The first half of the year saw 825,000 sq m delivered to the market in CEE, compared with 344,000 sq m in Western Europe—although Western Europe still accounts for more than two-thirds (68%) of total built shopping center space. In total, 34 new shopping center projects were completed (representing 84% of new space added in H1), while 21 existing schemes were extended.
Turkey was by far the most active market, accounting for 48% (566,000 sq m) of all new European shopping center space, followed by Russia with 186,000 sq m and Italy with 107,000 sq m of new space. The half-yearly total added was 11% lower than the same period in 2016, with development activity affected by growing competition, changing consumer behavior, and the growth of online retailing. A further 6.8 million sq m of space is currently under construction and expected to be completed by the end of 2018.
A period of significant transition
Silvia Jodlowski, the report’s author, said: “Shopping centers are going through a period of significant transition as retail evolves. The focus now is more on creating an appealing, inspiring, and experiential environment for the customer, which cannot be wholly replicated online. Landlords are responding by extending and redeveloping existing schemes and creating diverse tenant mixes based on the needs of local communities. Many schemes have introduced more socially focused services and new technologies, while occupiers continue to test new concepts and formats.”
Justin Taylor, Head of EMEA Retail, Cushman & Wakefield, added: “A great example of retail’s enduring transformational power is Westgate Oxford in the UK, which was the largest opening in Western Europe this year. The tired original 1970s center has been replaced by four distinct buildings, each designed by a different architect capitalizing on the city’s architectural heritage. Westgate Oxford is introducing some of the world’s biggest brands to Oxford. A rooftop dining area features destination restaurants looking across the city and provides public event space and a compelling food and beverage offer that is now simply compulsory. It is a similar story with The Lexicon Bracknell, the UK’s other major opening of the year, which has reinvigorated the town center and put Bracknell on the map as a retail and leisure destination.”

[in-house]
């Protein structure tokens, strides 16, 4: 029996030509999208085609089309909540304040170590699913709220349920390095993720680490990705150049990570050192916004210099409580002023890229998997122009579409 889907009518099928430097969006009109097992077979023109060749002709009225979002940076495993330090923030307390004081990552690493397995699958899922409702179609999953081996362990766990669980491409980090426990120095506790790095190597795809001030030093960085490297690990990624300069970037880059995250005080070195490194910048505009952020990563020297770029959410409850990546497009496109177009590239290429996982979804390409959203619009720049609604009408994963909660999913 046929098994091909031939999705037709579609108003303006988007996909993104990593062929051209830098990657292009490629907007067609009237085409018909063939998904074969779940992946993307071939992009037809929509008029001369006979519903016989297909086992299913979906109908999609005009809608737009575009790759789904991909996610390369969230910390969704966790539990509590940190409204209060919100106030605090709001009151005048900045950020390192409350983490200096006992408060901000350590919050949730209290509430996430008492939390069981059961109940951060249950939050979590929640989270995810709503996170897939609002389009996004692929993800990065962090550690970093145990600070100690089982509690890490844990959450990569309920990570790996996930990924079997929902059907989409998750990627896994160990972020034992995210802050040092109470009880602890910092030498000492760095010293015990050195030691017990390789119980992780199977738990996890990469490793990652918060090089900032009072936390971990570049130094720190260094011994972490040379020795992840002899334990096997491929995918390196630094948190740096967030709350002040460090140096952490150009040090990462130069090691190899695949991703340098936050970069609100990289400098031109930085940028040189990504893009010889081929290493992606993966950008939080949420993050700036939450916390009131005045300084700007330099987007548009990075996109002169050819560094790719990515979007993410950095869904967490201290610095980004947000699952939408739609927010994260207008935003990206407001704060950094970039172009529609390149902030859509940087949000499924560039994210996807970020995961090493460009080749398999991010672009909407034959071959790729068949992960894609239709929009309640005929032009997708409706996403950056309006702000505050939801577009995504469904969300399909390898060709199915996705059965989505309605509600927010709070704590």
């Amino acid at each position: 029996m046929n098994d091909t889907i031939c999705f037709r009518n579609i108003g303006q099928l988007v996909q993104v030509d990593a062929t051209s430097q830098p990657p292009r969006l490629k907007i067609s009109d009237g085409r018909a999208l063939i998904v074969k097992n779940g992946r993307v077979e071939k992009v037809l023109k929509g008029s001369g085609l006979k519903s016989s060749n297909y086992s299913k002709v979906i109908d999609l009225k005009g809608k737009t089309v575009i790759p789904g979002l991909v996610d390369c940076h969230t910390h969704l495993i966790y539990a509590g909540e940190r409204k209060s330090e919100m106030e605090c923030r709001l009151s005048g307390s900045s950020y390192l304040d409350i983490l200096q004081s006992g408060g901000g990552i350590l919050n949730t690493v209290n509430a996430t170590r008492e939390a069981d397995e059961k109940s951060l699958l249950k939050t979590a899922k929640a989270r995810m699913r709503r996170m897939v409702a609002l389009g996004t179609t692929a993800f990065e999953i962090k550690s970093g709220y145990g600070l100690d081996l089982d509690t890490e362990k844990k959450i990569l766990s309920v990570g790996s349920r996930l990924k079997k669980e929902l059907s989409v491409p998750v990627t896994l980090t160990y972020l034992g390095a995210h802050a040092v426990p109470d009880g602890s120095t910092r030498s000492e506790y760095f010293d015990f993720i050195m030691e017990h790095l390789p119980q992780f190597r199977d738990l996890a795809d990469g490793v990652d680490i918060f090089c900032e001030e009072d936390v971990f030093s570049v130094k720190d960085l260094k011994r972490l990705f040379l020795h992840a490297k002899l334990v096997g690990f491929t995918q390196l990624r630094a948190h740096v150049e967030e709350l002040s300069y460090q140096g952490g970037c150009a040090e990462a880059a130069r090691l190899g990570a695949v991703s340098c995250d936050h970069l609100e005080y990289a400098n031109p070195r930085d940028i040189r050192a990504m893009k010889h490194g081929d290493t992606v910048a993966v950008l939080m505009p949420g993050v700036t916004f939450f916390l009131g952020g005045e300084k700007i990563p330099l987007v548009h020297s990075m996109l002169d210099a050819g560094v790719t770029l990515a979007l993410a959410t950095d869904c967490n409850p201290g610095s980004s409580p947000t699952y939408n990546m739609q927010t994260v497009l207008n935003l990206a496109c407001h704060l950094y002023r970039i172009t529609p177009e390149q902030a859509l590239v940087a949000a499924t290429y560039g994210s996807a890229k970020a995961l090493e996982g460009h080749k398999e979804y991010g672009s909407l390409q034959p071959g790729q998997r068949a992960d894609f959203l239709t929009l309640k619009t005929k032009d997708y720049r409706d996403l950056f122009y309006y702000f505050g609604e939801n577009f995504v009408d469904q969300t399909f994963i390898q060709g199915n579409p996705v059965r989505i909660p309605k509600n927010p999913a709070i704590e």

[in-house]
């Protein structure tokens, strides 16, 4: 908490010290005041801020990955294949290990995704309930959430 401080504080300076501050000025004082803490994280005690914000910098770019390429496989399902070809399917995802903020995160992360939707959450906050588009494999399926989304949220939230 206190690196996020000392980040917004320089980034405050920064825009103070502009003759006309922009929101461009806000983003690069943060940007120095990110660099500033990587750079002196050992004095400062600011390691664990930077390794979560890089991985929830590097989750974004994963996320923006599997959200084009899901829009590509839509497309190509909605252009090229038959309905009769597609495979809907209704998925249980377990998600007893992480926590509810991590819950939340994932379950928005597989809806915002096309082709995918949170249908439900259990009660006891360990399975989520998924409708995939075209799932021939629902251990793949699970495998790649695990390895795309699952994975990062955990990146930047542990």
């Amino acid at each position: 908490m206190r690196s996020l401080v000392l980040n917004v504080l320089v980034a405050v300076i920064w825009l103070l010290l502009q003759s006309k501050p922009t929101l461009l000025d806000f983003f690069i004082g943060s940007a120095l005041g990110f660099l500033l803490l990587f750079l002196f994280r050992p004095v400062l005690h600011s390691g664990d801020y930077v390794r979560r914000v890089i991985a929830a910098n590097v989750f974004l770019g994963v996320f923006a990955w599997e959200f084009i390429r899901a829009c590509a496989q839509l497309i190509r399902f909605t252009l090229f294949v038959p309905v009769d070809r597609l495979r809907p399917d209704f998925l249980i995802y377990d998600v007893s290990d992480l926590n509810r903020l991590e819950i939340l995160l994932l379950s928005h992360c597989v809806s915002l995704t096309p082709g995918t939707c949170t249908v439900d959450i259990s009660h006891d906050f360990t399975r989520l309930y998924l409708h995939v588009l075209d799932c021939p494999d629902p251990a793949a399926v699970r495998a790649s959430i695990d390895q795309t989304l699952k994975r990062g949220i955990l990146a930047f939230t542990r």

Total floor space was 109.1 million sq m at the half-year point. Despite limited development activity in Western Europe’s three largest shopping center markets—UK, France, and Germany—activity in Southern Europe remained buoyant. Italy was the most active development market, adding more than 100,000 sq m of new space—more than 30% of Western Europe’s total in H1 of 2017.
Although shopping center density is already high in the Nordics, strong population growth in metropolitan areas and improved consumer spending support the further development taking place. More than 500,000 sq m is under construction and due to be completed by the end of 2018, of which approximately 40% will be in the capital cities.
Istanbul, which has the highest levels of development activity in Europe, accounted for 35% of the new space added in Turkey. Development activity in Turkey is expected to remain buoyant, despite a softening in occupational demand.
Russia’s 1.7 million sq m pipeline for H2 2017–2018 is the strongest in Europe, representing about a quarter of total space. Moscow only accounts for 13% of the Russian pipeline, as development strengthens in more remote Russian regions such as Vladivostok, Khabarovsk, and Grozny.
While development activity in Poland was limited in H1 of 2017, it has a strong pipeline with 600,000 sq m of space under construction. Nearly a third of this space is in Warsaw, where higher-than-average levels of provision have not discouraged further development.